Late in the period, Detroit defender, Patrik Nemeth, held DeBrusk and was sent to the sin bin as a result at 17:04, but the Bruins went unsuccessful on the ensuing power play opportunity.

Through 40 minutes of action on Sunday afternoon, the Red Wings were still ahead, 1-0, despite trailing Boston in shots on goal, 26-13.

The B’s held the advantage in faceoff win% (56-44), while Detroit led in blocked shots (9-7), takeaways (3-2), giveaways (12-9) and hits (14-9).

After two periods of play, the Red Wings were 0/2 and the Bruins were 0/4 on the power play.

Early in the final frame, Pastrnak caught a Red Wing with a high-stick on a follow through while trying to corral the puck, but failing.

The follow through went uncalled and actually better positioned Pastrnak to receive a pass from Bergeron as Pastrnak entered the attacking zone alone, faked a shot, then slid a pass to Krug (8) for the one-timer goal that tied the game, 1-1, just 33 seconds into the third period.

Pastrnak (40) and Bergeron (24) tallied the assists on Krug’s goal.

After that, things only went downhill for Boston.

DeBrusk returned the favor from earlier in the game and tripped Daley and gave Detroit a power play at 6:01.

The Bruins penalty kill lasted a little more than a minute into the special teams play before the Red Wings perfected a quick pass through the slot from Tyler Bertuzzi to Andreas Athanasiou (6) for the one-timer goal as Rask couldn’t keep up with the short-range blast.

Bertuzzi (20) and Dylan Larkin (25) notched the assists on Athanasiou’s first goal in about 20 games– putting Detroit back into command with the, 2-1, lead at 7:10 of the third period.

With less than two minutes remaining in the game, Cassidy pulled his netminder for an extra attacker, but the Red Wings quickly capitalized on the open goal-frame in Boston’s own zone.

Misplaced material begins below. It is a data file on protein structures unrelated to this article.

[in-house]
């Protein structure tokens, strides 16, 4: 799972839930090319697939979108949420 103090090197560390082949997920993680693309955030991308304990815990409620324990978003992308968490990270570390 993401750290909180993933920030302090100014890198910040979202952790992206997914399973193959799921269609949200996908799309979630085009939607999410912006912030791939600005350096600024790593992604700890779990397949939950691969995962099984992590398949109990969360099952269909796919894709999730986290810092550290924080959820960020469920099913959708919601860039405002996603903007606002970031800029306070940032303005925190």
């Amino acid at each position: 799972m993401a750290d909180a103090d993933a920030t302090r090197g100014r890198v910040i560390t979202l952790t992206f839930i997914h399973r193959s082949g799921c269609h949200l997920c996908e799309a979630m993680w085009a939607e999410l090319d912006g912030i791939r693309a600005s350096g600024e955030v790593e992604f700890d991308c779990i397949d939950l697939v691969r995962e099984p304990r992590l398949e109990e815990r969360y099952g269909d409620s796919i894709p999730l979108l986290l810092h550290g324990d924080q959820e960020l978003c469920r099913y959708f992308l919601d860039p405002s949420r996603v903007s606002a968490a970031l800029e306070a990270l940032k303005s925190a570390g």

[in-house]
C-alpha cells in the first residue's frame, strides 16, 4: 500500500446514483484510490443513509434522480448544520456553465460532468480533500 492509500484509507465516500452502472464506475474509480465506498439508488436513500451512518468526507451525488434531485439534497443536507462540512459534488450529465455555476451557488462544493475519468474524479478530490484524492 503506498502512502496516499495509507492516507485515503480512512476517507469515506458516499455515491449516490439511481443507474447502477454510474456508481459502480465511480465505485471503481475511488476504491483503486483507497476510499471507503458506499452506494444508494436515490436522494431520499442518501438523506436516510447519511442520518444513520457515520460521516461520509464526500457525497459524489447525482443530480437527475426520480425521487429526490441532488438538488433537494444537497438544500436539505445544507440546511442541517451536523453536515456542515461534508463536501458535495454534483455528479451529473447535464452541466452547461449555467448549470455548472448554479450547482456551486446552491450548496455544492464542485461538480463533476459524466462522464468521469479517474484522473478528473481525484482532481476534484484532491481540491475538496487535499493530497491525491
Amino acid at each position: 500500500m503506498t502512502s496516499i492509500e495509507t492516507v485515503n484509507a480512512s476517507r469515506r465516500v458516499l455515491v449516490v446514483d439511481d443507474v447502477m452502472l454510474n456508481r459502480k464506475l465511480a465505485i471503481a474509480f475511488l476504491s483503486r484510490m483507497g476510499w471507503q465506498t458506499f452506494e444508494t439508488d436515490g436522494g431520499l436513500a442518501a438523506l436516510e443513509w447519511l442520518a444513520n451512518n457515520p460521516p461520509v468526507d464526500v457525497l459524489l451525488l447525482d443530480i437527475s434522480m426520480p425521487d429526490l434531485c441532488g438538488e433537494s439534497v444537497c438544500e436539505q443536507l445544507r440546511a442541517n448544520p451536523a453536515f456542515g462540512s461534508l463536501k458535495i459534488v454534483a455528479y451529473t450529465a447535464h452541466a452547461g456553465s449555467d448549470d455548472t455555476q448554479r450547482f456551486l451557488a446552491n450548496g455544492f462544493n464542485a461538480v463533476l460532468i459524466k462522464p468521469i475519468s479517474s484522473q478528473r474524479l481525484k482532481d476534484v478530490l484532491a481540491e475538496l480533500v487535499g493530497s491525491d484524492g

Detroit got a quick break out of their zone and sent Christoffer Ehn and Athanasiou on a two-on-one that became an unguarded breakaway– paving the way for Athanasiou (7) to score his second goal of the game and seal the deal on a, 3-1, victory for the Red Wings.

Ehn (2) and Filip Hronek (19) had the assists on Athanasiou’s empty net goal at 19:31.

At the final horn, Detroit finished the game with the, 3-1, win despite being outshot by Boston, 40-20.

The Red Wings finished the afternoon leading in blocked shots (12-10), giveaways (18-14) and hits (23-14), while the Bruins finished Sunday’s action leading in faceoff win% (55-45).

Detroit went 1/3 and Boston went 0/4 on the power play.

The B’s dropped to 10-2-6 when tied after one period and 5-8-4 when trailing after two periods this season and had their six-game winning streak snapped by the Red Wings who had lost 10 out of their last 11 games entering Sunday.

Detroit has now defeated Boston in their last five regular season meetings.

One consolation for Boston, however, is that they still have won seven out of their last nine games.

The Bruins home for a two-game homestand against Montreal on Wednesday (Feb. 12th) and Red Wings on Saturday (Feb. 15th) before going on a four-game road trip with stops against the New York Rangers, Edmonton Oilers, Calgary Flames and Vancouver Canucks.

Red Wings down Bruins, 4-2

The Detroit Red Wings beat the Boston Bruins, 4-2, at Little Caesars Arena on Friday– winning for just the 2nd time in their last 14 games.

Jonathan Bernier (3-4-1 record, 3.35 goals against average, .891 save percentage in 10 games played) made 26 saves on 28 shots against for a .929 SV% in the win.

The Red Wings goaltender also had two assists in the effort.

Boston netminder, Tuukka Rask (7-2-1, 1.99 GAA, .933 SV% in 10 games played) stopped 28 out of 31 shots faced for a .903 SV% in the loss.

Boston fell to 11-3-2 (24 points) on the season, but still in command of 1st place in the Atlantic Division, while Detroit improved to 5-12-1 (11 points) so far this season. The Red Wings are still 8th in the Atlantic.

The Bruins fell to 4-3-1 on the road this season, while the Red Wings snapped a four-game losing streak in their win over the B’s.

Boston also fell to 9-2-1 when scoring the game’s first goal this season and 1-2-1 when trailing after two periods.

The Bruins were without the services of Kevan Miller (knee), John Moore (shoulder), Karson Kuhlman (fractured tibia), Joakim Nordstrom (infection), Par Lindholm (upper body), David Backes (upper body) and Jake DeBrusk (lower body) on Friday, but Miller, Lindholm and Nordstrom all practiced with the team while wearing red no-contact sweaters on Thursday at Warrior Ice Arena.

Per B’s head coach, Bruce Cassidy, Nordstrom is the closest among the three to returning to the lineup.

Miller and Moore have yet to make their 2019-20 season debuts, while DeBrusk is still being evaluated and did not travel with the team to Detroit.